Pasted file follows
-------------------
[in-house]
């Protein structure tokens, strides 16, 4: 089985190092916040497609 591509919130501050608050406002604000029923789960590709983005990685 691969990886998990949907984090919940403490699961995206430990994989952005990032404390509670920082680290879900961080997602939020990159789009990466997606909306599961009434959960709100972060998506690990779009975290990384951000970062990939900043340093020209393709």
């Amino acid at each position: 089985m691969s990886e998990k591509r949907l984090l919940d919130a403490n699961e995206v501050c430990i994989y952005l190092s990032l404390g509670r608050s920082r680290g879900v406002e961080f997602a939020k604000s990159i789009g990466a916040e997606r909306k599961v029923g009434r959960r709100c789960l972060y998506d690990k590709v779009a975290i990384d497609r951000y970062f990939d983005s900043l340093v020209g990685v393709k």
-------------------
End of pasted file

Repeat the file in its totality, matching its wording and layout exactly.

[in-house]
């Protein structure tokens, strides 16, 4: 089985190092916040497609 591509919130501050608050406002604000029923789960590709983005990685 691969990886998990949907984090919940403490699961995206430990994989952005990032404390509670920082680290879900961080997602939020990159789009990466997606909306599961009434959960709100972060998506690990779009975290990384951000970062990939900043340093020209393709």
């Amino acid at each position: 089985m691969s990886e998990k591509r949907l984090l919940d919130a403490n699961e995206v501050c430990i994989y952005l190092s990032l404390g509670r608050s920082r680290g879900v406002e961080f997602a939020k604000s990159i789009g990466a916040e997606r909306k599961v029923g009434r959960r709100c789960l972060y998506d690990k590709v779009a975290i990384d497609r951000y970062f990939d983005s900043l340093v020209g990685v393709k």